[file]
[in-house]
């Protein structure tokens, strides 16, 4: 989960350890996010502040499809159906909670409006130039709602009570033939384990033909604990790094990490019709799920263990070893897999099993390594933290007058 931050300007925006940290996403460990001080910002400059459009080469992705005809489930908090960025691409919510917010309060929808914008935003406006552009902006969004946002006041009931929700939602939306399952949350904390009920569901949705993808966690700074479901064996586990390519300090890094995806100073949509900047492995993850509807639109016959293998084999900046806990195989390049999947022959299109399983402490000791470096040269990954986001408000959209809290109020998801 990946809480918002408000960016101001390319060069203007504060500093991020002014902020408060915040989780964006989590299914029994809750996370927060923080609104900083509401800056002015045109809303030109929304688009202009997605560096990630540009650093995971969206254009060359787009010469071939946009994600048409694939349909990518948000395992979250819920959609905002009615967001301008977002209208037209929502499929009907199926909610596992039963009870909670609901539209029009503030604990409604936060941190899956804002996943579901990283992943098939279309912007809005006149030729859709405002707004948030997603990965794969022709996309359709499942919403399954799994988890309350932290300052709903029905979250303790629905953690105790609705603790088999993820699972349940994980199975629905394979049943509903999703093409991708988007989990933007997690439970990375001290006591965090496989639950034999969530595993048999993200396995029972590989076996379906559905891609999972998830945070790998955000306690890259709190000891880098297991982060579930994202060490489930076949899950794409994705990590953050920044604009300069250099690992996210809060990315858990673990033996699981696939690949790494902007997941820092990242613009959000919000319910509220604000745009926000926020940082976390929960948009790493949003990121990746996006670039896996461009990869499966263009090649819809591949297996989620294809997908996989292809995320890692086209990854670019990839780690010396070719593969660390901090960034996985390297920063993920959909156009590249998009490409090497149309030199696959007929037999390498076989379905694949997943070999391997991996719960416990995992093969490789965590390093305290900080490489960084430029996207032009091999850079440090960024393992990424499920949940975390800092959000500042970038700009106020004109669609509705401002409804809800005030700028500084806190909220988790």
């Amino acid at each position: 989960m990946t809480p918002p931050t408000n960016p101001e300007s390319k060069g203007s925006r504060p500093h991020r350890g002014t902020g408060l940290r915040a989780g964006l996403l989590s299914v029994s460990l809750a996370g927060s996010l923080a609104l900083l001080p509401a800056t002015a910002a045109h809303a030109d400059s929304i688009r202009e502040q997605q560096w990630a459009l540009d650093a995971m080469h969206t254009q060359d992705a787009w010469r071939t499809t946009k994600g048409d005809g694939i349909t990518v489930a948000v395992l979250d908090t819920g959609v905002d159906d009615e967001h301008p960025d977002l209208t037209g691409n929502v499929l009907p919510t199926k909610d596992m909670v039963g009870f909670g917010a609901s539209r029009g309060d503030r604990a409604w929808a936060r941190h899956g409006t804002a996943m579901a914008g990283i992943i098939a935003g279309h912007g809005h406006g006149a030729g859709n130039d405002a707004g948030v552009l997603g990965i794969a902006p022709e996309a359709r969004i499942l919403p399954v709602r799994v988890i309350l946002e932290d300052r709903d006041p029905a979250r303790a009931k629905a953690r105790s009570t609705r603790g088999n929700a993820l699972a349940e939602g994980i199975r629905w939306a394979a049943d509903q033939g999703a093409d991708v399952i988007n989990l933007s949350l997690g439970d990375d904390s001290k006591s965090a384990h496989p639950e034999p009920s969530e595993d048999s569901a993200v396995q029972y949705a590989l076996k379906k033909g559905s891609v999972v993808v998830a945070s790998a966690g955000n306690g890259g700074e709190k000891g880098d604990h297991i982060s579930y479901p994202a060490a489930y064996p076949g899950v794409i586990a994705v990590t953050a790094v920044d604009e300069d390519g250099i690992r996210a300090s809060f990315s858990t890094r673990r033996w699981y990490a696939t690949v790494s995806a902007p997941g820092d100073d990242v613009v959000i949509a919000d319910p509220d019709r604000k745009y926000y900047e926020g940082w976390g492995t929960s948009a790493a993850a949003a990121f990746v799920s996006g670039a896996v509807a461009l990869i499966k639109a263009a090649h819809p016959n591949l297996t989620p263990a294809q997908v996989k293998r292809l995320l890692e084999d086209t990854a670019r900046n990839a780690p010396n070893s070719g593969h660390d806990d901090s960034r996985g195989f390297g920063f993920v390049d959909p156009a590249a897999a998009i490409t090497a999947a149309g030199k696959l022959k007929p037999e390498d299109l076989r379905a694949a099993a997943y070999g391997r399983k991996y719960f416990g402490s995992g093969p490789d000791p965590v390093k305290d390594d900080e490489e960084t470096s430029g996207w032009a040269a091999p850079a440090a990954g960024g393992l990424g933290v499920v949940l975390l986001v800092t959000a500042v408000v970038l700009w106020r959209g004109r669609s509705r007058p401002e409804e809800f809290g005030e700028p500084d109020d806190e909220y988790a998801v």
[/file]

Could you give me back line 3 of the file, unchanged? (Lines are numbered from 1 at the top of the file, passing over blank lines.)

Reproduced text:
């Amino acid at each position: 989960m990946t809480p918002p931050t408000n960016p101001e300007s390319k060069g203007s925006r504060p500093h991020r350890g002014t902020g408060l940290r915040a989780g964006l996403l989590s299914v029994s460990l809750a996370g927060s996010l923080a609104l900083l001080p509401a800056t002015a910002a045109h809303a030109d400059s929304i688009r202009e502040q997605q560096w990630a459009l540009d650093a995971m080469h969206t254009q060359d992705a787009w010469r071939t499809t946009k994600g048409d005809g694939i349909t990518v489930a948000v395992l979250d908090t819920g959609v905002d159906d009615e967001h301008p960025d977002l209208t037209g691409n929502v499929l009907p919510t199926k909610d596992m909670v039963g009870f909670g917010a609901s539209r029009g309060d503030r604990a409604w929808a936060r941190h899956g409006t804002a996943m579901a914008g990283i992943i098939a935003g279309h912007g809005h406006g006149a030729g859709n130039d405002a707004g948030v552009l997603g990965i794969a902006p022709e996309a359709r969004i499942l919403p399954v709602r799994v988890i309350l946002e932290d300052r709903d006041p029905a979250r303790a009931k629905a953690r105790s009570t609705r603790g088999n929700a993820l699972a349940e939602g994980i199975r629905w939306a394979a049943d509903q033939g999703a093409d991708v399952i988007n989990l933007s949350l997690g439970d990375d904390s001290k006591s965090a384990h496989p639950e034999p009920s969530e595993d048999s569901a993200v396995q029972y949705a590989l076996k379906k033909g559905s891609v999972v993808v998830a945070s790998a966690g955000n306690g890259g700074e709190k000891g880098d604990h297991i982060s579930y479901p994202a060490a489930y064996p076949g899950v794409i586990a994705v990590t953050a790094v920044d604009e300069d390519g250099i690992r996210a300090s809060f990315s858990t890094r673990r033996w699981y990490a696939t690949v790494s995806a902007p997941g820092d100073d990242v613009v959000i949509a919000d319910p509220d019709r604000k745009y926000y900047e926020g940082w976390g492995t929960s948009a790493a993850a949003a990121f990746v799920s996006g670039a896996v509807a461009l990869i499966k639109a263009a090649h819809p016959n591949l297996t989620p263990a294809q997908v996989k293998r292809l995320l890692e084999d086209t990854a670019r900046n990839a780690p010396n070893s070719g593969h660390d806990d901090s960034r996985g195989f390297g920063f993920v390049d959909p156009a590249a897999a998009i490409t090497a999947a149309g030199k696959l022959k007929p037999e390498d299109l076989r379905a694949a099993a997943y070999g391997r399983k991996y719960f416990g402490s995992g093969p490789d000791p965590v390093k305290d390594d900080e490489e960084t470096s430029g996207w032009a040269a091999p850079a440090a990954g960024g393992l990424g933290v499920v949940l975390l986001v800092t959000a500042v408000v970038l700009w106020r959209g004109r669609s509705r007058p401002e409804e809800f809290g005030e700028p500084d109020d806190e909220y988790a998801v």